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Equity, Diversity and Inclusion

Promoting equitable treatment, championing diversity and developing an inclusive LSE

Statistics takes the numbers that you have and summarises them into fewer numbers which are easily digestible by the human brain

Equity, Diversity and Inclusion (EDI) at LSE

LSE is committed to building a diverse, equitable and truly inclusive university. LSE believes that diversity is critical to maintaining excellence in all of our endeavours. We seek to enable all members of the School community to achieve their full potential in an environment characterised by equality of respect and opportunity.  

The School’s commitment to equity, diversity and inclusion is one of its six strategic priorities, as highlighted in the LSE Strategy 2020, and ‘equality of respect and opportunity’ is one of the core principles set out in the School’s Ethics Code. The EDI Office acts to promote and further LSE’s commitment to equity, diversity and inclusion for all members of the School community.

To provide some examples of our work:

• Athena SWAN is a national charter mark – run by the Equality Challenge Unit (ECU) – that recognises the advancement of gender equality in higher education: representation, progression and success for all. The School has been working towards an institutional bronze Athena SWAN award.

• In 2017, LSE will be convening a self-assessment team to work towards the ECU’sRace Equality Charter Mark.  The Race Equality Charter is focussed on improving the representation, progression and success of black and minority ethnic (BME) staff and students in Higher Education.

• LSE is a Stonewall diversity champion and is part of the Stonewall Workplace Equality Index.

• LSE has also worked closely with DisabledGo to develop online access guides to all the School’s buildings, and route maps around campus.

As part of our commitment to EDI, the Department of Statistics is a member of the LMS good practice scheme. Details of this scheme can be found here -https://www.lms.ac.uk/women/good-practice-scheme.  

Women in Statistics: Success stories 

Sandrine Foldvari

Since I was 11, I remember having been interested in mathematics, especially math puzzles. My math teacher at that time started to give us some fun math/logical puzzles to solve at home (like the three prisoners puzzle). If we got it right we could get some more.  I actually found mathematics really fun to start with. Then as I progressed in my studies, I found it comforting: maths are right or wrong when we learn it in high school and I had three amazing female math teachers that made me like it even more and made me feel comfortable and confident in learning mathematics.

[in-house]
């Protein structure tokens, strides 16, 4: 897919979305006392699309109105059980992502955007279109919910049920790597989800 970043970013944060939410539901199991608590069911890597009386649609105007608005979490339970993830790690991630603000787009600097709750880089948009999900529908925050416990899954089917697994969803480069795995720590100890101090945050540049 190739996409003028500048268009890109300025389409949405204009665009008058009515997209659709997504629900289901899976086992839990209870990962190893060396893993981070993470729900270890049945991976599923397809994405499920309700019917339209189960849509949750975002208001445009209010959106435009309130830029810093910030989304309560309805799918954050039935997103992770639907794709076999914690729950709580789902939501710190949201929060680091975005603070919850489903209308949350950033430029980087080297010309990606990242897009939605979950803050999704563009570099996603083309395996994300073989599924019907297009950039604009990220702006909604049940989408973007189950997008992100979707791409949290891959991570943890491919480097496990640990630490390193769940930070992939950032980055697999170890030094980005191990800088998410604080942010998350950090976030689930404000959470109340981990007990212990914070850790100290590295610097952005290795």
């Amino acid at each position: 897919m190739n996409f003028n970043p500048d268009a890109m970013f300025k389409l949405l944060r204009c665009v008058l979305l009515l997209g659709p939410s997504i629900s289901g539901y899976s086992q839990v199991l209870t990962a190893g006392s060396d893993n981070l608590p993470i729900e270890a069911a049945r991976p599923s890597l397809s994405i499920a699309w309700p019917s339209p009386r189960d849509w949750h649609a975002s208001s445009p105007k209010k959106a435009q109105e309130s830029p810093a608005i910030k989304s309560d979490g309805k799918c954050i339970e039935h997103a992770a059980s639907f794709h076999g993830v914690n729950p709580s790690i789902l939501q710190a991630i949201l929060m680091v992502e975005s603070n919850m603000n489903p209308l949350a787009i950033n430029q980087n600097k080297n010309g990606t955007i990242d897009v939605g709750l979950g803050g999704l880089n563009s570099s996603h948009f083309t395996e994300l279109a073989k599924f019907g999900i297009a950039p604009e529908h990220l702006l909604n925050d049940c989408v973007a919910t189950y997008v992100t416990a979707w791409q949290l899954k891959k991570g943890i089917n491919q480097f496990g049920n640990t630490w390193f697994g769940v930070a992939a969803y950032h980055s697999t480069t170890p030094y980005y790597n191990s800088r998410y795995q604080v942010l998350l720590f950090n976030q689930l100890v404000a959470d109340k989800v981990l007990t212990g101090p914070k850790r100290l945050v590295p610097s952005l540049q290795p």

When I started my undergraduate studies I had a primary focus in mathematics. I graduated from Essec Business School (where I majored the entrance exam thanks to a full top mark in mathematics) with a focus on financial mathematics, but I also followed in parallel a master's degree in applied mathematics at University Paris VI Jussieu in Paris.

I also graduated from ENSAE, one of the top French schools of applied mathematics in Paris. I then moved to London where I started a career in financial mathematics (Statistical Arbitrage) at Goldman Sachs while I also completed a Msc in Statistics and a PhD in financial mathematics at the London School of Economics.  The reason why I actually pursued a PhD was because I met with an inspiring professor that supported me all the way (a part time PhD while working full time was not always easy...). At that stage I simply found mathematics beautiful. For instance, I found that the way number theory can transport problems into other spaces to make them easier to solve was just almost magical! The versatile aspect of mathematics, the fact it can be applied to so many areas of our day to day life make it really appealing to me.

However, mathematics and in particular financial mathematics remains a very masculine area. If the ratio male/female was pretty even at the business school I attended, for my master we were only 8 girls out of 88 students. And again, at the statistical school I went to, the male/female ratio was pretty even, but girls preferred largely a major in Sociology or Economy and I was one of the only women majoring in Statistics.